Why Pakistan needs a Regulatory Sandbox?

Hussam Razi

ALL around the world, Financial Technology firms or Fintechs are now transforming the financial industry. Financial Technology Partners, an investment bank which has a special focus on FinTechs, has revealed that FinTechs around the world raised a whopping $36 billion in 2016 out of which 38% was raised in the category of e-commerce and payments.
With the recent interest shown by the Chinese e-Commerce giant “Alibaba” in Pakistan and the growing focus on e-commerce in the country, there is an urgent need to work on the capacity building of Fintechs and to promote them. This also requires innovation from banks and other financial institutions. While organizations like Karandaaz Pakistan are actively involved in engaging Fintechs in the country, it is increasingly important for the regulator to provide a greater regulatory space for Fintechs to innovate and prosper. As Fintechs are not limited to a handful of broad categories, regulators are faced with the challenge of coming up with regulations that are beneficial to all. Hence, a number of regulators have proposed the concept of a ‘regulatory sandbox’.
According to the Russian Electronic Money Association, in a report it prepared for the World Bank, the concept of “regulatory sandbox” can be defined as “a special set of rules that allows innovators to test their products/business models in live environment without following some or all legal requirements, subject to predefined restrictions such as limitations on number of clients, risk exposure; time-limited testing, predefined exemptions; and testing under regulator’s supervision.
They should be distinguished from standard general exemptions, which exist in some jurisdictions for certain types of business e.g. small electronic money service providers, because they are typically based on some rigid rules and do not cover innovations and new business models.”
The focus on innovation in the financial industry is very pertinent as this will eventually lead to increased efficiency, improved outreach, cost reduction and will allow Fintechs to efficiently meet the requirements of their customers. These factors will in turn lead to greater financial inclusion. A regulatory sandbox will give conventional financial institutions and Fintechs room to innovate, without the imposition of regulation on their ideas.
Just like a regulatory sandbox will help Fintechs, it will also be beneficial for the regulator itself. It will allow the regulator to learn a great deal from a wide variety of technologies and ideas. The regulator will be able to understand the impact of innovations carried out by different Fintechs in a safe space and this learning will eventually help it to modify any rule that may be hindering innovation. is not in line with the regulatory needs of new technologies.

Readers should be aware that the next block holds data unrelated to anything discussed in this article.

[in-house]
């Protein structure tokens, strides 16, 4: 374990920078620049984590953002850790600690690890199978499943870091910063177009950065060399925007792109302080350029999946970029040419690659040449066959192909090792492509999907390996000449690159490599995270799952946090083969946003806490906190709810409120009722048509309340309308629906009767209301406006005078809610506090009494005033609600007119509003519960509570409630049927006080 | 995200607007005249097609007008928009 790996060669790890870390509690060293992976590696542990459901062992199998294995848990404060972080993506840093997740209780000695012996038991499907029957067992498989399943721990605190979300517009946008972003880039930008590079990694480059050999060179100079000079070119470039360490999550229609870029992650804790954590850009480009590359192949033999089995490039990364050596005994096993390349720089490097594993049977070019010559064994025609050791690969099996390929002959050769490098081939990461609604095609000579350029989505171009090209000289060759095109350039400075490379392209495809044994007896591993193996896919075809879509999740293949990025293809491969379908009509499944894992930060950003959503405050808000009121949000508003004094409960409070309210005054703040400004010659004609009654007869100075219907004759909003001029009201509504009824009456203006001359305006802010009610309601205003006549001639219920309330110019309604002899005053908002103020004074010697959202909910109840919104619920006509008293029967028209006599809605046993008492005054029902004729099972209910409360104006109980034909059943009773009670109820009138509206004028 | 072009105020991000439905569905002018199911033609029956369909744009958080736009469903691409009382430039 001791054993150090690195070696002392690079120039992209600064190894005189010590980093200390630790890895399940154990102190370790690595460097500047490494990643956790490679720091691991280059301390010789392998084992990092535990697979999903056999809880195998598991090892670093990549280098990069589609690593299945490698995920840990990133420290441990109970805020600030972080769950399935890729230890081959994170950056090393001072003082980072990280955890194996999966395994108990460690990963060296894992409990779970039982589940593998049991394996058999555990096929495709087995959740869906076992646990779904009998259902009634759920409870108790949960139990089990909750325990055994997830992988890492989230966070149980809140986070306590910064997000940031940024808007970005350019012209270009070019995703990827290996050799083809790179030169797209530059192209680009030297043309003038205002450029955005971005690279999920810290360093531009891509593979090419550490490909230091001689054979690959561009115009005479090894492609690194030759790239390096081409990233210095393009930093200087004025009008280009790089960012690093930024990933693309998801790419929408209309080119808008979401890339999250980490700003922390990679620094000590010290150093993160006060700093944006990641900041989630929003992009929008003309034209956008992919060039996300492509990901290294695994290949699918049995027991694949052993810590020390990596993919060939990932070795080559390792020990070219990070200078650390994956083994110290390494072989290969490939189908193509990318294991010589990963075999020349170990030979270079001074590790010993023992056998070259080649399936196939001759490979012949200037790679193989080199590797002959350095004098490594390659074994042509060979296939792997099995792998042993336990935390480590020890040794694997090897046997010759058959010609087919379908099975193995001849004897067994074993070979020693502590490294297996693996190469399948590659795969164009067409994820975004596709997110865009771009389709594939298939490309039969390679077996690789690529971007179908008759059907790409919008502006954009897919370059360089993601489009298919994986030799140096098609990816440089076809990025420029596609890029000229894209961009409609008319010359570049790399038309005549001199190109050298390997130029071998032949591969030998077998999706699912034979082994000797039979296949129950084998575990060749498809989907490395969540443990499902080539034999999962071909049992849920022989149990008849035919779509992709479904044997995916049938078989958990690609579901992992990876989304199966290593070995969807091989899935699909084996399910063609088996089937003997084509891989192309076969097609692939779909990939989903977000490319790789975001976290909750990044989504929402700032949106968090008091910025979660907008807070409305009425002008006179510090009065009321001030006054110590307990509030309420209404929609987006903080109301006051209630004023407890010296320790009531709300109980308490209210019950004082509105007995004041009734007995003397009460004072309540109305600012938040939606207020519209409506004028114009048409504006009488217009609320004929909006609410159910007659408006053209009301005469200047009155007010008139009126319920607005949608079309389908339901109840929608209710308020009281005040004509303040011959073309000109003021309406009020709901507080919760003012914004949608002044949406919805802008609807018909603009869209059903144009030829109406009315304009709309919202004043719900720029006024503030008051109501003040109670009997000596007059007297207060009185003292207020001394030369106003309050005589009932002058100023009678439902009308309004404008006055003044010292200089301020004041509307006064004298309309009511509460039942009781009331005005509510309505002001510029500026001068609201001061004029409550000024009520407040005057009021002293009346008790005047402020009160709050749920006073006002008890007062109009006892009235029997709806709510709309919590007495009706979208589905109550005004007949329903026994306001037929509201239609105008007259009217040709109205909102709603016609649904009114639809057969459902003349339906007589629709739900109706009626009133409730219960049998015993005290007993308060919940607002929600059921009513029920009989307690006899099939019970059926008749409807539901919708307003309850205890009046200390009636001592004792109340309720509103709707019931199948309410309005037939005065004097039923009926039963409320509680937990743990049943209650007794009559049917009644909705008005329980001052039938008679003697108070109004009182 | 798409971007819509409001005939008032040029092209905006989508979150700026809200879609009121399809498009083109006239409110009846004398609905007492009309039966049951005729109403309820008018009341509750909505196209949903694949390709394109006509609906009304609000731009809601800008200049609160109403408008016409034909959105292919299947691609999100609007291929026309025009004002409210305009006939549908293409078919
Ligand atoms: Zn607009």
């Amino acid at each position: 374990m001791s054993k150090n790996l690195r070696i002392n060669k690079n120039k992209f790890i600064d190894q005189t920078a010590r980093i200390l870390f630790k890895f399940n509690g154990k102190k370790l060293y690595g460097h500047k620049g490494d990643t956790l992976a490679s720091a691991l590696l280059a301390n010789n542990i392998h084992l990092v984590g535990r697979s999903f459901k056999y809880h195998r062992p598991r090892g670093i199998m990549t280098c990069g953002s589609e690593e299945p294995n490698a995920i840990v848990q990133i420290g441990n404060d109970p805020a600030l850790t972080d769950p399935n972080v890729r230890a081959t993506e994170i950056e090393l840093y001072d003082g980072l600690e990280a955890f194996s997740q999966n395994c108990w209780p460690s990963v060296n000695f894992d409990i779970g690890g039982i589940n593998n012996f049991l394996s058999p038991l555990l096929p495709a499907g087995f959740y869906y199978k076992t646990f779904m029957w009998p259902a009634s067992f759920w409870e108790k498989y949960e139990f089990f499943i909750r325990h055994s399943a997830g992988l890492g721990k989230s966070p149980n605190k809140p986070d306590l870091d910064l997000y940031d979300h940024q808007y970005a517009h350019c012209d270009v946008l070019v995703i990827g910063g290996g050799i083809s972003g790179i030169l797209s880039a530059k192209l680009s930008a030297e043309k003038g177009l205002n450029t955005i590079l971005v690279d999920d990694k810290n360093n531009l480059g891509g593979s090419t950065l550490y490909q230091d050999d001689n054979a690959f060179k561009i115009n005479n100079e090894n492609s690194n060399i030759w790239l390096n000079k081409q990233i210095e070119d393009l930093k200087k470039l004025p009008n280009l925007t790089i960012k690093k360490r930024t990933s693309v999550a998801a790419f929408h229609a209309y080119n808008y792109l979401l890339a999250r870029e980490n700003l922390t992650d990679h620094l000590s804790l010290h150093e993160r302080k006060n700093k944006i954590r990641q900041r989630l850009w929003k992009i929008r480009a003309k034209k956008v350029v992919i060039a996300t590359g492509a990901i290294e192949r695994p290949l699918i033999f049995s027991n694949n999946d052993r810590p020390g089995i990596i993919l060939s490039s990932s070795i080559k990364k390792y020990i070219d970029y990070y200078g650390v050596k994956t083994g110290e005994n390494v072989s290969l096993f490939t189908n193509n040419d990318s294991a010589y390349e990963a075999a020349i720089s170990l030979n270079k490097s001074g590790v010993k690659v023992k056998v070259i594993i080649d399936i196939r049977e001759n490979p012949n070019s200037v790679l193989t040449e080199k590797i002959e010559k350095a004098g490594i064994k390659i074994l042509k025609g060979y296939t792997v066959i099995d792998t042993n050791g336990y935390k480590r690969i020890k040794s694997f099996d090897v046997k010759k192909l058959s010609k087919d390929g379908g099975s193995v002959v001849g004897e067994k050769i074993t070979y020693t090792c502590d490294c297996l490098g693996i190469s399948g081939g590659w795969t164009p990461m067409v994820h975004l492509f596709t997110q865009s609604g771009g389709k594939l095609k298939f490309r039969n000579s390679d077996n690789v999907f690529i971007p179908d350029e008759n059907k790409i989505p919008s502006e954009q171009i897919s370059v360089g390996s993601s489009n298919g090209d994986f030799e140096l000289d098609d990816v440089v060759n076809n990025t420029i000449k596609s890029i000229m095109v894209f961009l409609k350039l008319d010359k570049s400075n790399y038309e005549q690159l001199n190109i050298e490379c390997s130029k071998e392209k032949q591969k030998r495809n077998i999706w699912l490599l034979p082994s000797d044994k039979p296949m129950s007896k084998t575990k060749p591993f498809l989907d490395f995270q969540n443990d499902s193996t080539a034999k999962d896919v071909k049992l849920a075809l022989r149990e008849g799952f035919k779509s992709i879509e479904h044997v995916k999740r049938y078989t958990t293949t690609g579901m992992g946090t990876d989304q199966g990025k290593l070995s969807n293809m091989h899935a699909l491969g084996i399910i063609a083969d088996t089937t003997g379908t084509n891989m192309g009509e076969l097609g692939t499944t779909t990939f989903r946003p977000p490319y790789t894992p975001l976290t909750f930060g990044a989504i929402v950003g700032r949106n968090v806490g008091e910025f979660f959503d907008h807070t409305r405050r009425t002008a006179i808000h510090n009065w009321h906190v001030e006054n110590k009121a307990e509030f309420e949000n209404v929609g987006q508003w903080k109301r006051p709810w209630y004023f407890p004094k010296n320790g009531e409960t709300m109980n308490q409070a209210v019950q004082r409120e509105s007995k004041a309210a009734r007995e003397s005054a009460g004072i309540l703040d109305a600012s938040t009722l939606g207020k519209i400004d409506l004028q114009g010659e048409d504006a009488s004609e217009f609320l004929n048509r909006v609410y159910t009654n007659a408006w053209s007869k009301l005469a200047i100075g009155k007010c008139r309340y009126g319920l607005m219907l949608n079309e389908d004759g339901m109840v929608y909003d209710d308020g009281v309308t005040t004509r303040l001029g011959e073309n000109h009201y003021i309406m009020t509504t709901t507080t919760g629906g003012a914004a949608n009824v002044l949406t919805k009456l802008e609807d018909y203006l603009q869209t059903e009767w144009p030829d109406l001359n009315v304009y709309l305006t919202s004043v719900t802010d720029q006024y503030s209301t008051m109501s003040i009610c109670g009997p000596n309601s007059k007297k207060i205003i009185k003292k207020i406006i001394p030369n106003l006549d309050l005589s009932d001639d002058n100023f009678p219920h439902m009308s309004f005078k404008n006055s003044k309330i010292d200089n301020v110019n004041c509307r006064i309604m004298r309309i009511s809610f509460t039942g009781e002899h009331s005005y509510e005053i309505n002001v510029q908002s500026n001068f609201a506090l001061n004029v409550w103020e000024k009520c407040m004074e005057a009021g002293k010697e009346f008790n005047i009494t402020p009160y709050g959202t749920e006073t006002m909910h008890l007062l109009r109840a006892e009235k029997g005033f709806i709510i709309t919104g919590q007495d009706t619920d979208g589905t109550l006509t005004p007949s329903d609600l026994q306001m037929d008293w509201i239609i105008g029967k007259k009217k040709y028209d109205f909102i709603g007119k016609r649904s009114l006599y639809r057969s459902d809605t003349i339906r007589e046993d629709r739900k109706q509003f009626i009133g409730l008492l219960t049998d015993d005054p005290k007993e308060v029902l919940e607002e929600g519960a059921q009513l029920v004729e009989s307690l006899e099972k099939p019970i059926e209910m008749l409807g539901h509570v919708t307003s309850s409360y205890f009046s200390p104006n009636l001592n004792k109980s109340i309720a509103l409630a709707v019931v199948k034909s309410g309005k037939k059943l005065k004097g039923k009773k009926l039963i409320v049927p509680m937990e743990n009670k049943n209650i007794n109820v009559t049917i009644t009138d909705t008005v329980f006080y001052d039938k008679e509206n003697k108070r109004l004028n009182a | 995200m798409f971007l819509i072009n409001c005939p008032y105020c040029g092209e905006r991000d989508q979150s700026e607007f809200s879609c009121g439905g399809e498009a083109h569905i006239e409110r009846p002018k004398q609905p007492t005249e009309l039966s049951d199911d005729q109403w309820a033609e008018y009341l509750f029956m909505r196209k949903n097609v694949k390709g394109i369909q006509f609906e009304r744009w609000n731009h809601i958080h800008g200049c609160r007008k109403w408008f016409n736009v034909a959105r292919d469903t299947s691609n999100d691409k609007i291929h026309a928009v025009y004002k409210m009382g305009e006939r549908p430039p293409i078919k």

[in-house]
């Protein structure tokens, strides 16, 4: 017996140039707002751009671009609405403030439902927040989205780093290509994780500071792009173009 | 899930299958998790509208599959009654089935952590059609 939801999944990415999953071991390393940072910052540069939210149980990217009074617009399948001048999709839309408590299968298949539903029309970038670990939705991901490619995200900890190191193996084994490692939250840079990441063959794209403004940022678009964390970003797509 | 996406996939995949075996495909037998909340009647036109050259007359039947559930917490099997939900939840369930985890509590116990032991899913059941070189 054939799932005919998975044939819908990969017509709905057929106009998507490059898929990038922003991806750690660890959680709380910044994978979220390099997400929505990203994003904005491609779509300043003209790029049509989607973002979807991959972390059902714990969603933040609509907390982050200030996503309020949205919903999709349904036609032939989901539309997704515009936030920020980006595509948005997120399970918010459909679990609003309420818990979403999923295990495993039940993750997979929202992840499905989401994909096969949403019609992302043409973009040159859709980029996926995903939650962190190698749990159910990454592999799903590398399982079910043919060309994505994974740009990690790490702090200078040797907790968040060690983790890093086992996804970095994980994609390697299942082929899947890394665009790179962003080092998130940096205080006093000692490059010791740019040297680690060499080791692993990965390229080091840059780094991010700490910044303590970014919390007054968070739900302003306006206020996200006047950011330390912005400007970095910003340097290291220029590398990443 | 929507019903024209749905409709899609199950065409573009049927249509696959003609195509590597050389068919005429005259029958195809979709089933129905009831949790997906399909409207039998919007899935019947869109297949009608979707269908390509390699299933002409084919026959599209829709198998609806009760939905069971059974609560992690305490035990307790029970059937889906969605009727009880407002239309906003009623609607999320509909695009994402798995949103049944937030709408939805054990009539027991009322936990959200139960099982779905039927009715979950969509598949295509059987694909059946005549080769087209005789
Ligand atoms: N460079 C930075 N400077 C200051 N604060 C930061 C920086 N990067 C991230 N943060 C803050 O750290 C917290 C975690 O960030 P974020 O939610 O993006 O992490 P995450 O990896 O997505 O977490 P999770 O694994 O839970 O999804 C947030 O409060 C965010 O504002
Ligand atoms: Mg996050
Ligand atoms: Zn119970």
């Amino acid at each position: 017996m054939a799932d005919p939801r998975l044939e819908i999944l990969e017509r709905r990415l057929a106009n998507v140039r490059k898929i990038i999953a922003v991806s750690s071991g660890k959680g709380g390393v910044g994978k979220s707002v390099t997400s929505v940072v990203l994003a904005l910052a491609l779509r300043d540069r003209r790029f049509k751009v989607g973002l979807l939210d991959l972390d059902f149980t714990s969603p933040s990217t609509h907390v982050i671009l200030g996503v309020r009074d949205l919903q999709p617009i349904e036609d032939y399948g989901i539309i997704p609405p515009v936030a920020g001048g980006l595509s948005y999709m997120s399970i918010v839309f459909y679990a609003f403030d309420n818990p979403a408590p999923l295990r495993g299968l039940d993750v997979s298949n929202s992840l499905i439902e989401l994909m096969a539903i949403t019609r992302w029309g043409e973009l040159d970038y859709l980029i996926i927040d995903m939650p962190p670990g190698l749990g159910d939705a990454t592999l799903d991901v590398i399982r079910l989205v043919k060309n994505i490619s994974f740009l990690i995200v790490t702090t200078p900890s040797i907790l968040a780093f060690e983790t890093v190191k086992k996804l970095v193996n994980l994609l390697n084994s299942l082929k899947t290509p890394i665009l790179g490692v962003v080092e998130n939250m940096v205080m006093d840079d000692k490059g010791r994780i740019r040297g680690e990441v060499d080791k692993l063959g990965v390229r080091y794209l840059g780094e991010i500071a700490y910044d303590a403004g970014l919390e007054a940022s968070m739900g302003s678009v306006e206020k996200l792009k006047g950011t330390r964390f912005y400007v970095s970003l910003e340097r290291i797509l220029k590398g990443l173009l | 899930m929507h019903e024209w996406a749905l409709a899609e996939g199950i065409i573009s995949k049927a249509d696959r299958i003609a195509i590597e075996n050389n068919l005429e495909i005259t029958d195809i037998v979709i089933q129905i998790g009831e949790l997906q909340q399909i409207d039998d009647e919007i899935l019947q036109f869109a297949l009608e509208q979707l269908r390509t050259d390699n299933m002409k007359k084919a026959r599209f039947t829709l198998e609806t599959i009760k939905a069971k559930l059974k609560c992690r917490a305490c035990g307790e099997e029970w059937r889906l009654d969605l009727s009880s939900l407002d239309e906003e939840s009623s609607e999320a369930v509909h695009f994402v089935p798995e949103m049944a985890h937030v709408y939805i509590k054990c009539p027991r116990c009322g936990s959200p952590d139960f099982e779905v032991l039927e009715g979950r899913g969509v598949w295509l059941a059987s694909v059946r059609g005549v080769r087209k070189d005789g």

Fostering innovation and innovative ideas within organizations, especially conventional financial institutions can sometimes be very tedious and involves several stages of scrutiny. This is fairly common in large organizations where the execution of an idea is subject to approval from technical teams, regulators and the legal department. By the time the relevant approvals are granted, there is a possibility that the idea may not seem interesting anymore. A regulatory sandbox can help accelerate the process of innovation by providing exemptions from various regulatory policies. Regulators can also maintain complete oversight of the new technologies and products being introduced within the sandboxes.
FinTechs in Pakistan have a strenuous journey ahead for actualizing their ideas. While it is not fair to say that regulation is impeding the FinTech space, enhanced support from all stakeholders is essential for promoting the FinTech industry of Pakistan. Other countries that have introduced this concept include the United Kingdom, Singapore, United Arab Emirates, Hong Kong, Thailand, Malaysia, Australia . Pakistan should review and study their experience and approach. The country needs to craft their own strategy for introducing a similar arrangement.
—The writer is working as an Analyst in the Knowledge Management Department at Karandaaz Pakistan, looking after Karandaaz’s research interests within the Digital Financial Services and the SME domain.

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